Charcuterie

Charcuterie

Before I begin to write anything else, let me first start by thanking Michael Ruhlman (@ruhlman) for writing two books on this.  I know celeb chefs are all the rage these days, but he is not in that category. While any cook or chef have something to lend to our knowledge base, Michael Ruhlman is a true artisan, one who goes back in time to figure it all out (like most of us should) before we embark on new technique and trends. I can write a thousand pages on noteworthy cooks and recipe or cookbook authors, but It was only through his book “Charcuterie” that I learned of a company in Oregon called “Olympic Provisions” who have come as close to the “old world” stuff I know.  I heard of Mario Batali’s father too (in fact an old friend of mine is a friend of his), but for now, another blog for another time.

Charcuterie, quite simply, was and is the art of curing meat before refrigeration.  It could be anything from ham or bacon, to dry sausage and even pate.  I won’t say its extinct now, but its very much an endangered food art form.  Its something our ancestors did regularly as if second nature, but as I once said “once our elders die, the knowledge dies with them” – my mother always criticized me for that remark I made in a National Magazine on Italian culture itself, but sadly, its true.  Even when I asked her, she merely scribbled a recipe on a scrap of paper with un-exact ingredients.  And, there were no exact ingredients, in fact, I don’t even use them in traditional dishes.  You just know by sight what the amount is, and you know that if you are using large fresh breadcrumbs or fine ground breadcrumbs, somehow you just know after making something hundreds of times, what the right amount is without measuring.

But, when you don’t know, things like charcuterie become a science, and it must be followed like a science.  That is not to say you don’t follow some common sense, and make adjustments, but you definitely need to follow a formula.

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This brings me to a recurring topic, my dear friend Vittorio, a Calabrese immigrant, friend, neighbor and nearly a relative because of our ties.  Unfortunately, this Lent season brings some bittersweet memories.  He passed away a week before Easter.  And last year we sat down to eat lunch on a Friday afternoon.  He proudly brought out some sopresatta he made and cured himself.  He made it back in January, hung it in his cantina (a secret “cave” of sorts outside the house not far from his basement) and there it was a few months later, ready to be served.

Homemade Dried Sausage

Vittorio was a neat freak, a perfectionist and didn’t like anything less than perfect.  And, he didn’t like mold on his sopresatta, so he covered the casings with olive oil to prevent mold from growing. Most don’t mind the mold.  Besides, you slice what you want, and tear or peel off the “protective” skin or casing before you eat it.

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Ultimately, in the Spring, late March or early April, this is what we would sit down to.  Green oil cured olives with fennel seeds from the garden, his cured sopresatta or prosciutto (and I never really knew which he cured how or if that was the correct name) and of course, some fresh mozzarella and provolone he bought at an Italian market.  Bread was a given, as well as anchovies from a can.  This was as traditional and native Calabrian as you can get here in the USA.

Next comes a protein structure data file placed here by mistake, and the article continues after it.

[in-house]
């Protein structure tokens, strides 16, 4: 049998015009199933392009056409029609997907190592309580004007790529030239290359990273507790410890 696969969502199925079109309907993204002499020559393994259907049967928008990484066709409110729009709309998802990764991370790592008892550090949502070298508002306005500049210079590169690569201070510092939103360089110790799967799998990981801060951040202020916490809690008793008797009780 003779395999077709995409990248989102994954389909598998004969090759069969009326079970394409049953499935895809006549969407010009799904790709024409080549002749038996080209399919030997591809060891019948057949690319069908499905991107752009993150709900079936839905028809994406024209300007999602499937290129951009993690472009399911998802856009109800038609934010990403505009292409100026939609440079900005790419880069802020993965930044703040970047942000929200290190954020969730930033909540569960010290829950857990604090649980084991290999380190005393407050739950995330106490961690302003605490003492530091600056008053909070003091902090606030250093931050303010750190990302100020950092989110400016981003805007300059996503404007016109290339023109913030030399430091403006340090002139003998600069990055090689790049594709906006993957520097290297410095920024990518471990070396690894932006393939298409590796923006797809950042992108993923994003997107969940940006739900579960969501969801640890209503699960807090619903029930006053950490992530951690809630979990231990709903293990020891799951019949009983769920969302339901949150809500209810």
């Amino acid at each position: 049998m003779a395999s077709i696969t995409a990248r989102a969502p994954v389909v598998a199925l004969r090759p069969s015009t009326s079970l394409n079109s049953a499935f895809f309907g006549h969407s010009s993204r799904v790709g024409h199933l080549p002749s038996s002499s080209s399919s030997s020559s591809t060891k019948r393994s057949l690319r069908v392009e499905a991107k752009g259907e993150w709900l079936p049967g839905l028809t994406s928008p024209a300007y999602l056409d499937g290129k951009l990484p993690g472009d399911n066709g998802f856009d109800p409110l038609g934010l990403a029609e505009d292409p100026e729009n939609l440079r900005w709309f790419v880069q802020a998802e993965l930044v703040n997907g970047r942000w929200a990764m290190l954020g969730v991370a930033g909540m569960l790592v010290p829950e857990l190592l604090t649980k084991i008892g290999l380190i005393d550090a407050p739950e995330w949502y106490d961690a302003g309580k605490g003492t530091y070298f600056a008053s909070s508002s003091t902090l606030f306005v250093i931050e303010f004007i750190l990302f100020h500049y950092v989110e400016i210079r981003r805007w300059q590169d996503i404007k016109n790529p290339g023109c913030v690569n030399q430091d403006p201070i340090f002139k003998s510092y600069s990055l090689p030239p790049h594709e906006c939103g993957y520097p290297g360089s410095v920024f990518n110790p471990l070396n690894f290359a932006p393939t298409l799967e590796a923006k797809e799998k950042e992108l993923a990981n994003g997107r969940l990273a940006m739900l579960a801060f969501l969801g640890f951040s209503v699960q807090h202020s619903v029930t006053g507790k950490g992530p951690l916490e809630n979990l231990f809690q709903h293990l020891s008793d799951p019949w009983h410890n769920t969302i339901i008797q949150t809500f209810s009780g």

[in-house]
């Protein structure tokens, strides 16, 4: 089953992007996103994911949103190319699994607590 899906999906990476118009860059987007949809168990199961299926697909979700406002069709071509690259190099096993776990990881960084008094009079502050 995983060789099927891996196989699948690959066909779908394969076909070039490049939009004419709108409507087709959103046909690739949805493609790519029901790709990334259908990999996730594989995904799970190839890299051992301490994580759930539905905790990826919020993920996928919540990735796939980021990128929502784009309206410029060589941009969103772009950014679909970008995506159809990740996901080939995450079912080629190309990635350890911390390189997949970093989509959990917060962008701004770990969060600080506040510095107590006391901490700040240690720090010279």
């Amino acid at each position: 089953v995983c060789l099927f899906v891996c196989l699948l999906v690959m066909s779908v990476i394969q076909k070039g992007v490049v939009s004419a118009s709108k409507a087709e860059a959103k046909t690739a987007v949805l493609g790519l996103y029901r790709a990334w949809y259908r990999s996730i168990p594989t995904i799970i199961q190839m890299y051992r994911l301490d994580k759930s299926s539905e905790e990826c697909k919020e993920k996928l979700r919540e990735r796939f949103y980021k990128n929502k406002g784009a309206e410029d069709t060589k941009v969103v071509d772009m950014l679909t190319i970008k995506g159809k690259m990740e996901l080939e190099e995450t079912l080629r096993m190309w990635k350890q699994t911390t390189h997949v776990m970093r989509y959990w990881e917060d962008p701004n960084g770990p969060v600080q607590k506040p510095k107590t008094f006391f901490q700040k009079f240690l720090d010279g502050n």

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And, I will never forget the first meal we sat down together to after a long winter of a lot of snow.  At least 12′ or 30cm each and every week kept us busy at our own homes clearing snow.  So, when it finally did get warmer and the snow finally did melt, I made it over to his house (I always walked, never drove, knowing that 2-3 glasses of homemade wine would be consumed).  So, we sat, and he brings out the salumi.  I hesitate, and he asks why.  I tell him “its the first Friday in Lent, we can’t eat meat”.  Normally Victor would either laugh at foolish things, but sometimes appear slightly irritated.  I never really saw him mad in all the 25+ years I knew him but he calmly said “Non preoccuparti per le cose che si mettono in bocca, preoccuparsi per le parole che vengono fuori di esso…” as my mother would say.  And, translated in his dialect, basically meant “don’t worry about what you put in your mouth, worry about the words that come out of it”.  This was true of food, and especially wine if one thought they have had too much.  Food, wine, its precious, its a gift, especially to the Italians. Waste or leaving food uneaten was the greatest sin.  I laughed and realized the truth and for us Italians and Catholics who obeyed the Church and all its rules all our lives, at that moment, it was never more appropriate than to enjoy the fruits of the winter labor.  The advice of not eating meat was for those who do not know what it is like to go without, or who do not appreciate all they have.  But for people like Victor who only live a simple life and never indulge to excess, the might not ever be a better time to enjoy a few slices of homemade salumi on a Friday with some wine, salad, vegetables from the garden or even pizza.

Unfortuantely, Vittorio passed away a week before Easter after a 1+ year battle with cancer.  For those who do not know Cancer and its treatment.  It kills your appetite, everything tastes bitter, almost revolting.  There is no greater curse, other than the disease itself, not to be able to enjoy food you farm, create, cook and enjoy from garden to table.  If someone were to tell me, you can continue to eat and enjoy life for the next 7 months, but then die, or you can go through cancer treatments and not enjoy any part of life for the next year, but might survive, I think I know my choice.  Let me live a great life for 7 more months, because to suffer through 1+ years and then might die anyway (as is the case with chemo), living longer is not always good.  Maybe for our friends and relatives, but never for the person with the terminal illness.

charcuterie

Ok,well maybe I go way off topic here, but not really in my mind.  I guess my point was, enjoy live, enjoy it in moderation, and please, do not regard cured meats, fats steaks, pasta or cheeses as anything evil that will kill you.  Eat it every day, in mass consumptions, they yes, perhaps, but otherwise. Enjoy these fine food items in moderation and you will e fine.